The larger figure extended out along the couch, forming into a long, sleek figure resting on its side. Pinpoints of light followed the other drifting cloud. “How can you tell?”
The smaller cloud expanded, throwing tendrils across the space. “I can feel the love.” It drifted back over to the side of the room. “Oh!”
“Now what?” The larger swirled over, wrapping itself around the smaller with sinuous grace. “More fish?”
“Them.” A tiny tendril pointed at a square.
“Us.” A deeper voice answered.
“Mm.” A moment of silence. “Boy, that’s weird.”
“Yeah.” The larger separated, and drifted slowly towards the window. It passed over the table, and stopped. “Hm.”
“What have we here?” The larger figure solidified on the table, perching on it. “Ah hah.”
A small giggle. “Figures if there were cookies somewhere, you’d find them.”
“Does that mean you don’t want any? Good.”
“Xena.” The smaller figure swirled over. “You can’t eat their cookies.”
“Sure I can. Watch.” A cookie disappeared into a golden curl. “Mmmmm…” Another one vanished.
“How did you do that?” The smaller twined with the larger curiously. “Oh.”
“See? Easy.” A dusting of crumbs rained down.
“Mm.” A light laugh. “Still learning things from you after all this time. You’re right. They’re great. But isn’t this stealing?”
“Cookies don’t count.” A soft slurping sound followed. “Cow’s milk. Been a while.”
“I like the little brown things in the cookie. What do you think those are?”
“You’re the cook in the family, not me, Gabrielle.” Another cookie vanished. “I think it’s chocolate.”
“Hm. I’ll have to go find some when we get back. There’s got to be some of this stuff in the Elysian Fields *somewhere*.”
The plate shone empty in no time. The smaller figure drifted back to the tree. “Time to do what we came for.” Gold swirls trickled around the tree, and the presents underneath it. “You think they need a gift from us? Looks like they have a lot.”
The larger cloud surrounded the smaller. “Presents are always good.”
“You know what I’d give them if I could, Xe?”
“A life together that is as long, and as happy as yours and mine was.”
“Mm.” The golden light intensified. “Never thought we’d end up being able to say that.”
A light, delighted laugh. “Life’s so weird.” A brilliant swirl suddenly arced out. “Oh, Xena. Look.”
The larger figure drifted to the wall, and hung there in front of a piece of hardwood with a twisted bit of metal mounted to it. Hesitantly, a golden hand formed and reached up to brush the battered relic, fingers fitting themselves around what was barely recognizable as the hilt of a sword. “By the gods I miss this.”
The smaller figure floated over, and tucked itself around the larger. “Wow. I can’t believe it lasted all this time.”
Slowly, the golden light extended over the old sword, wreathing it in radiance. Then the tendril withdrew. “A gift.” Xena’s low whisper echoed.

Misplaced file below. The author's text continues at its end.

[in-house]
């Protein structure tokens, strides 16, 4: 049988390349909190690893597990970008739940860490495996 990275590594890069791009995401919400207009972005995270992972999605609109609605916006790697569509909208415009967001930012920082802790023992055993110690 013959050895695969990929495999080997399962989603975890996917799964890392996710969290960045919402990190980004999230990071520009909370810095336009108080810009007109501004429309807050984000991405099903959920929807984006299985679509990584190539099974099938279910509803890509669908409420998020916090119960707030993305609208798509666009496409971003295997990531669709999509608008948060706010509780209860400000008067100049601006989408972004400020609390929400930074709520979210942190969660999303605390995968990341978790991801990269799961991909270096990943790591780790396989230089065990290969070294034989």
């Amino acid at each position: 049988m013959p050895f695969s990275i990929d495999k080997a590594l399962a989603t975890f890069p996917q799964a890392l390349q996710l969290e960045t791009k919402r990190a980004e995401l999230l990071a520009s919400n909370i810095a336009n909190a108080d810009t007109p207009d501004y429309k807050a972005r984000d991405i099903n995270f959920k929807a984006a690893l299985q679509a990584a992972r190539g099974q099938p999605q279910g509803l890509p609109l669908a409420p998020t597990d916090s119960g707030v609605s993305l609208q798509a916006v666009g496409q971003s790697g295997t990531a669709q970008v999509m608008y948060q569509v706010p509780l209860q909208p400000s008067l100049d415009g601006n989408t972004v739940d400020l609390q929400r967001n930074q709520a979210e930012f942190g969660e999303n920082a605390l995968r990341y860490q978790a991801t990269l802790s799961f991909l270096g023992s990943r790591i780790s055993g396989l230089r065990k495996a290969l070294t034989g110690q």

“And I’ll add mine.” Gabrielle replied, forming a bit of her soul into reality and gently laying it over the sword.
For a moment, the golden light spread out, dusting everything with radiance, then it faded back to two single points. “Time to go.” Xena said.
“I know.” Gabrielle said. “Gods be with you, far off children of ours.” The points joined, and then arced up towards the stars. “Good luck.” A deeper voice trailed after them. “You’re gonna need it.”
A low, musical laugh dissipated into the night.
Kerry rubbed her eyes as she trudged across the living room,
She smiled at the dawn, and then she turned and reached over to flip the switch on the coffee maker before she ambled back into the living room to watch her tree twinkle. After she studied it for a moment, sensing something a tad different but unable to discern what, she found her eyes drawn to the table.
One eyebrow lifted. “Jesus, Dar.” She started laughing. “Couldn’t you even wait for breakfast?”
“Wait for what?” Dar inquired, sticking her head out of the bedroom. She had a toothbrush poking out of her mouth.
“To eat those damn cookies.” Kerry continued laughing. “Good grief.”
Dar looked at her, then at the table, then back at her. “I didn’t.” She removed the toothbrush and wiped her lips. “I didn’t touch them.”
“C’mon.” Kerry put her hands on her hips. “Give me a break,
Dar. Are you telling me
Dar walked over and stared at the plate, her brows creased. “Kerry, I’m telling you, I didn’t touch them.” She said in a curious voice.
Kerry regarded her. “Really?”
Dar touched a crumb lying inside one of the flowers in the
arrangement. “Really.” She held up the crumb.” I hope
“Yikes.” Kerry winced.
“Yeah. I didn’t get any cookies.” Dar pouted.
Kerry chuckled, and gave her a one armed hug. “I’ll make you some later, I promise.” She turned and headed back towards the kitchen, only to be stopped by Dar’s voice.
Kerry turned, to see Dar staring at the wall. “Hm? What is it swee…. Jesus.” She walked back to Dar’s side and stood next to her. “How did that happen?”
On the wall, mounted on its hardwood backing, what was once a twisted remnant of an old sword now shone whole, its metal blade gently reflecting the morning light of the sun.
Dar just blinked at it.
“Oh.” Kerry slapped her head. “I bet I know.” She said. “Your dad. He was asking me about getting that thing restored... I wasn’t sure if you…”
“Dad.” Dar’s voice sounded relieved. “Yeah, and that would explain the damn cookies, too.” She laughed, and rubbed her brows. “Wow. He got me there for a minute. I wasn’t sure what was going on.”
“Yeah, me too. Sneaky guy.” They smiled at each other, and then Dar gave Kerry a pat on the side as she turned and headed for the coffee, leaving Kerry to regard their new adornment.
“Wait a minute.” Kerry walked over and removed something hanging from the sword, unrolling it and examining it with curious eyes. “Hey, Dar?”
“Hm?” Dar glanced up from her task.
“Does Dad speak Greek?”
A breeze blew through the open door, bringing with it the scent of the past, and a soft, mingled chuckle.